(It was foolish of him to answer at all)
(c)Here, there can be followed by be /come/go + noun subject :
Here comes the train
There goes our bus
Here and there used as above, carry more stress than here/there placed after the verb. There’s also usually a difference in meaning :
• Tom is here.
(He is in this room/ building/ town, etc.)
• Here is Tom.
(He has just appeared OR we have just found him)
• Tom comes here.
(He is in the habit of coming to this place)
•Here comes Tom. (He has just arrived)
d) Since and ever since are used with perfect tenses : He has been in bed
since he broke his leg.
(e)Yet and still: Yet is normally placed after verb or after verb + object :
• He hasn’t finished his breakfast yet.
But if the object consists of a large number of words. Yet can be placed before the verb:
•He hasn’t yet applied for the job we told him about.
• Yet means up to the time of speaking.
•She is still in bed. I am still at home.
e)Yet and still: Yetis normally placed after verb or after verb + object :
•He hasn’t finished his breakfast yet.
But if the object consists of a large number of words. Yet can be placed before the verb:
•He hasn’t yet applied for the job we told him about.
•Yet means up to the time of speaking.
It is chiefly used with negative and interrogative.
Still is placed after the verb ‘be’ but before other verbs :
(The positive action of understanding hasn’t yet started)
Still emphasizes that the action continues. It is chiefly used with the affirmative and interrogative, but can be used with the negative to emphasis the continuance of a negative action.
• She still doesn’t understand.
(The negative action of not understanding continues)
• He doesn’t understand yet.
• The box isn’t big enough
(f)Adverbs of degrees–absolutely, almost, completely,fairly, far, just, much, nearly, only, quite, rather modify adjectives or other adverbs :
• You are absolutely right.
• I am almost ready.
But enough follows its adjective or adverb :
• It is much better to say nothing.
• He didn’t work quickly enough Far requires a comparative, or too + positive.
• It is far better to say nothing.
• He drives far too fast.
Much could replace far here.It can also be used with a superlative :
• He drives much too fast.
• This solution is much the best.(incorrect)
• This solution is much better.(correct)
• Call me anything but a fool.(Correct)
(g) Else should be followed by the adverb but,not than :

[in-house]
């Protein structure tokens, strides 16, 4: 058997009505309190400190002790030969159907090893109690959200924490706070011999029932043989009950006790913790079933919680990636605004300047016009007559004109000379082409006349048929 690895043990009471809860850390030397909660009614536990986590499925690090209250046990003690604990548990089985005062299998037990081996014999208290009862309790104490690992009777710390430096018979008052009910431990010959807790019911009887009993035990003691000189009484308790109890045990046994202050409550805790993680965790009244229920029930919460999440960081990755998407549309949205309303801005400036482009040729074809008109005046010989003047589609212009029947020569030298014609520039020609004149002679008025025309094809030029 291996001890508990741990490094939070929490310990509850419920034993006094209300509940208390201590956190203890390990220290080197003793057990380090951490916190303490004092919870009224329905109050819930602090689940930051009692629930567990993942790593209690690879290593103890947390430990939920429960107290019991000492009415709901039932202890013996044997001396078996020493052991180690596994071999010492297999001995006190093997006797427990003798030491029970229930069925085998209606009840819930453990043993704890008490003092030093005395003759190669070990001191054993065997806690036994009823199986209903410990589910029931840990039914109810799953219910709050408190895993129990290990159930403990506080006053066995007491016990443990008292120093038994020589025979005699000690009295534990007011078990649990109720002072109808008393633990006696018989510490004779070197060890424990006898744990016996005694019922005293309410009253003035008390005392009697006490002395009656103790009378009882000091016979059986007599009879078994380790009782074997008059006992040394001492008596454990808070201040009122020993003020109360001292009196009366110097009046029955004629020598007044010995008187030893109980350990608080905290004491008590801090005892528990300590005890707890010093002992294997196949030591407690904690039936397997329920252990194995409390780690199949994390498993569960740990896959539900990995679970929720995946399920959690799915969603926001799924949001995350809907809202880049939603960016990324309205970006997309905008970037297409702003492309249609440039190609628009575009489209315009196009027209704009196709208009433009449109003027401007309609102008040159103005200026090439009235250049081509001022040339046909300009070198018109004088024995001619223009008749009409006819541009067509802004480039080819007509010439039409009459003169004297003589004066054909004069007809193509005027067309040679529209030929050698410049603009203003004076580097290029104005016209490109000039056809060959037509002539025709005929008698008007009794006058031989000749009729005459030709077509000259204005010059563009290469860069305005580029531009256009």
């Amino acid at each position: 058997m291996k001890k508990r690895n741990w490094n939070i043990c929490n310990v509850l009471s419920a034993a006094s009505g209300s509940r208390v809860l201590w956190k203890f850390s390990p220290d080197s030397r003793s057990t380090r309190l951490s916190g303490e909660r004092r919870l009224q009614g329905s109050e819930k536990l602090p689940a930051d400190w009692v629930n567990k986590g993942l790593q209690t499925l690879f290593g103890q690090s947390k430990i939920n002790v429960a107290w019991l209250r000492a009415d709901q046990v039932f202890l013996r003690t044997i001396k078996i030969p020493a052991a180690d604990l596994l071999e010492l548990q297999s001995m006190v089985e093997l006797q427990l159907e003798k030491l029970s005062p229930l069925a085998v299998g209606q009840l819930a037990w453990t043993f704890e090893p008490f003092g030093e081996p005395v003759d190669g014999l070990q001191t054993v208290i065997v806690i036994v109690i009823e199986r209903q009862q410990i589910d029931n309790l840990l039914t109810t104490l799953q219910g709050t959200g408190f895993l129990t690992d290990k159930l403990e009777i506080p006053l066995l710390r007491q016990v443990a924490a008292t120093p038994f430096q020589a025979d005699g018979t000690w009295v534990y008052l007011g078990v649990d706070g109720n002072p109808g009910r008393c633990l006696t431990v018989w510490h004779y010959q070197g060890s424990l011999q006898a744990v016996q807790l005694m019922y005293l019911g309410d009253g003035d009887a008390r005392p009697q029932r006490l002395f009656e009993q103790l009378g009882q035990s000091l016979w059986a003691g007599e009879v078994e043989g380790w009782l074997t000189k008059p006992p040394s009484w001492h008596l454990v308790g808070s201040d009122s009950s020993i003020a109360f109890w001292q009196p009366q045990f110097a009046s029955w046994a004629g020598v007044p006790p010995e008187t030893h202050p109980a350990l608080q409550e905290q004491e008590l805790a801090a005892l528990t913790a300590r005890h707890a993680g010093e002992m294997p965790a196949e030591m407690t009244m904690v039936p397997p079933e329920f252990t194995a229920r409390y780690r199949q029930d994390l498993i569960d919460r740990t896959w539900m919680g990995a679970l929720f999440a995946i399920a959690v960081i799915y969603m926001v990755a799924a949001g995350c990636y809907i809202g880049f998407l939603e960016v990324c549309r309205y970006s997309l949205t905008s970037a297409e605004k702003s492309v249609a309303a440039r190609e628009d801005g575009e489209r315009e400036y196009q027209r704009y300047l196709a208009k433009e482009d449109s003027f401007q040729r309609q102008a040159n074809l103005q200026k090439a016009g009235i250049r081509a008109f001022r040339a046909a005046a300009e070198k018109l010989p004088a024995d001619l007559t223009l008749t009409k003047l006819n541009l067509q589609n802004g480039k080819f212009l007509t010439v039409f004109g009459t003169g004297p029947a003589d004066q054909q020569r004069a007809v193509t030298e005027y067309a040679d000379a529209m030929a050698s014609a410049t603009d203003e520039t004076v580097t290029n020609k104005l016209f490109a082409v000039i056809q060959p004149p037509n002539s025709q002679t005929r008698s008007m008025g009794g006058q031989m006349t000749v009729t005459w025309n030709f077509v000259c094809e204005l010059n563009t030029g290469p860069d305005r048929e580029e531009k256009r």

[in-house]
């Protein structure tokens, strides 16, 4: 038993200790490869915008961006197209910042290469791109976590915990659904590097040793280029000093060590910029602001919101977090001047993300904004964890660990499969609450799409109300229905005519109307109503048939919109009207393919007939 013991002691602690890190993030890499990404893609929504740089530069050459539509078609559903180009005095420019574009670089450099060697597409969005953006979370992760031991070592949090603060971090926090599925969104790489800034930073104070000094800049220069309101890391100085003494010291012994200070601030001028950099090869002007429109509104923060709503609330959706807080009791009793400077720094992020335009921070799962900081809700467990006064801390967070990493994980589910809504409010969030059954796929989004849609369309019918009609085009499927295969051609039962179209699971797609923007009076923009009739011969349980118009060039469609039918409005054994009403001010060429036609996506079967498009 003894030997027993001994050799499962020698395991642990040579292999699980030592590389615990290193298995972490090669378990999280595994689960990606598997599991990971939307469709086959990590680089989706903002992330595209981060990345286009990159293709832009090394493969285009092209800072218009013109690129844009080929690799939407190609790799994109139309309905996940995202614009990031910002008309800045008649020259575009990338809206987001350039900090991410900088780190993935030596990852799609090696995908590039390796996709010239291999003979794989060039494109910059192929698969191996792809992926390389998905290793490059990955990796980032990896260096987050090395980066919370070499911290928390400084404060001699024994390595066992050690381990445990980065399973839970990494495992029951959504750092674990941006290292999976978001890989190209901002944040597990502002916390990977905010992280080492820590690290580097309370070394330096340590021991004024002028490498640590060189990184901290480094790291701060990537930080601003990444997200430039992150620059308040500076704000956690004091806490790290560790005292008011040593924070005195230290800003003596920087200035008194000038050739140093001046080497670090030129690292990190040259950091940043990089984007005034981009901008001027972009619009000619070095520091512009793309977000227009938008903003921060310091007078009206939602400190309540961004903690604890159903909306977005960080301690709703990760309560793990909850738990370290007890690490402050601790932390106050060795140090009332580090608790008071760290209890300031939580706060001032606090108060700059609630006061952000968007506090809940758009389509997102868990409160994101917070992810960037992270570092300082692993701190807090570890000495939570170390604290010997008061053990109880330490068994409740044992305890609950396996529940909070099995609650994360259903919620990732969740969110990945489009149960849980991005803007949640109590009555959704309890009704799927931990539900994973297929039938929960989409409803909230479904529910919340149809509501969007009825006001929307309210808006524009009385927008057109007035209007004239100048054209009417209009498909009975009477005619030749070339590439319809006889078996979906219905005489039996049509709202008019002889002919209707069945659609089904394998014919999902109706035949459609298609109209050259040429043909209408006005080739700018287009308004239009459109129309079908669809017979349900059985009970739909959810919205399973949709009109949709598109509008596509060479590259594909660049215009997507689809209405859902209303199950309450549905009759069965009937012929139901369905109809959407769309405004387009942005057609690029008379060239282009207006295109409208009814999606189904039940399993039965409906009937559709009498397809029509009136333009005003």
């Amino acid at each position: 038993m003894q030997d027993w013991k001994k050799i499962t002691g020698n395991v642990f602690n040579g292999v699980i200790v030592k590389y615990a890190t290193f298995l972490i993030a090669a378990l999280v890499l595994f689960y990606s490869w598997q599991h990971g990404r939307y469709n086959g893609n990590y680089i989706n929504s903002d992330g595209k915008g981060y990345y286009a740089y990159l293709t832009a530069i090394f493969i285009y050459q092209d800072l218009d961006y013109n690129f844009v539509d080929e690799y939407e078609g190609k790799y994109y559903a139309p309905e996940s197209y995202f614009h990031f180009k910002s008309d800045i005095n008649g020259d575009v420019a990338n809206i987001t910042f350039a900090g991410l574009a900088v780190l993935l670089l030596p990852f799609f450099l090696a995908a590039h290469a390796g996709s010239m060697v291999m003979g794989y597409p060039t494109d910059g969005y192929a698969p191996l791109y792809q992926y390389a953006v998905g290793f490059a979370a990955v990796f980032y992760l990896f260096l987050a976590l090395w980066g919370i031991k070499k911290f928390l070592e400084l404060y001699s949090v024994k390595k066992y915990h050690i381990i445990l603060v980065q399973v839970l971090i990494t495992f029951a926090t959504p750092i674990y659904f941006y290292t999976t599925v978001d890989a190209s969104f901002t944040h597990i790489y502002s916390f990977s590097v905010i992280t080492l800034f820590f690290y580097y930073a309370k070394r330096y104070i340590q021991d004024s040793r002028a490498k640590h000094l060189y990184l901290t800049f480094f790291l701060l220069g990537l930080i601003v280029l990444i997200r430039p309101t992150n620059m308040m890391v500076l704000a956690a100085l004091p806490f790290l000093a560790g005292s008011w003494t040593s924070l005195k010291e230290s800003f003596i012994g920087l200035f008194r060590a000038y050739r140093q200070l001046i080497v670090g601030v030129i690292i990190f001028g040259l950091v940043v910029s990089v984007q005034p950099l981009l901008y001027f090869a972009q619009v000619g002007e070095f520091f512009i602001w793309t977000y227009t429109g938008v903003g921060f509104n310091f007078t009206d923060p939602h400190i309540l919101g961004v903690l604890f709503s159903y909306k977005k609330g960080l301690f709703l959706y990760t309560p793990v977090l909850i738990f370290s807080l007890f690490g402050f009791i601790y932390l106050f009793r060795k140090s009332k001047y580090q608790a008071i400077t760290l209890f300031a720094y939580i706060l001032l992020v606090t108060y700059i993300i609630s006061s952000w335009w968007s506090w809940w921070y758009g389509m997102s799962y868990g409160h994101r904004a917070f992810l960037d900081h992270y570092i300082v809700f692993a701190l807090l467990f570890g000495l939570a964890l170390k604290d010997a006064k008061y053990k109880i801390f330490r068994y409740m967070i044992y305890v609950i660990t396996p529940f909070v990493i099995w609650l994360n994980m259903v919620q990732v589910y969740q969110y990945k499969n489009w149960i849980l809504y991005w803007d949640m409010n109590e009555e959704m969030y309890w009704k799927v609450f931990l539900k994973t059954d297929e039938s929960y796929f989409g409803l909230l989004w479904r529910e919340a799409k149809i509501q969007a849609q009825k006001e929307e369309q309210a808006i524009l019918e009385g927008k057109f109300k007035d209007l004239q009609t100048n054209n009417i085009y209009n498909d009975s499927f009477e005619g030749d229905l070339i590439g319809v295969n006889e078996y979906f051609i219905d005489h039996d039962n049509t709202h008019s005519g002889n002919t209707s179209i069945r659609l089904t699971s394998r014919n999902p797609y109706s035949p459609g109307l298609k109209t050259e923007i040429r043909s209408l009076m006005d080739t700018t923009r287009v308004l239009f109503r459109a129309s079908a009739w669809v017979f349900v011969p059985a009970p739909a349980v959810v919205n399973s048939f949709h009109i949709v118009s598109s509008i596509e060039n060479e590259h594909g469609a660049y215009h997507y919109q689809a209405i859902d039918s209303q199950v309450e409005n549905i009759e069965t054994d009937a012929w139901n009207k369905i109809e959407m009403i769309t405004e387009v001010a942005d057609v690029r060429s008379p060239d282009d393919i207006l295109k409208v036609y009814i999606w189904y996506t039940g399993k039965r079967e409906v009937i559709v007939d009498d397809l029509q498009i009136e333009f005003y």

• It is nothing else than pride.(Wrong)
• It is nothing else but pride.(Correct)
• Call me anything else than a fool.(Wrong)
A conjunction is a part of speech that is used to connect words, phrases, clauses, or sentences. Conjunctions are considered to be invariable grammar particle, and they may or may not stand between items they conjoin.
1. KINDS OF CONJUNCTIONS
Hari and Vinod were invited to the party.
(a)Coordinating Conjunctions : Coordinating conjunctions join words to word groups of equal rank. The principal coordinating conjunctions are :
and nor but either
or neither for yet
The keys are in the cupboard or in your pocket I don’t feel good but I am determined to go.
After before since until although how so that when as because in order that unless while if though where
(b)Subordinating Conjunctions :A subordinating conjunction begins an adverbs clause; it joins the adverb clause to the rest of the sentences. Some principal subordinating conjunctions are :
Vidhya did not look in my direction because she was angry.
If that is your opinion, speak up.
I won’t leave unless you go with me.
both ______ and whether _____ or
not only ____ but also so _____ as
either ______ or neither _____ nor
(c) Correlative Conjunctions :
Certain coordinating and subordinating conjunctions are sometimes joined to forms that are known as correlative conjunctions. The principal pairs of correlative conjunctions are :
Both Professor Saxena and Professor Raman are working on the problem
Whatever I vote or not is none of your business.Either the points or the spark plugs need changing
(d) Conjunctive Adverbs :
Another kind of conjunction is called a conjunctive adverb because it has an adverbial function but can be used to connect two sentences or two main clauses. Among numerous conjunctive adverbs, the following appear frequently :
furthermore nevertheless thus
also however otherwise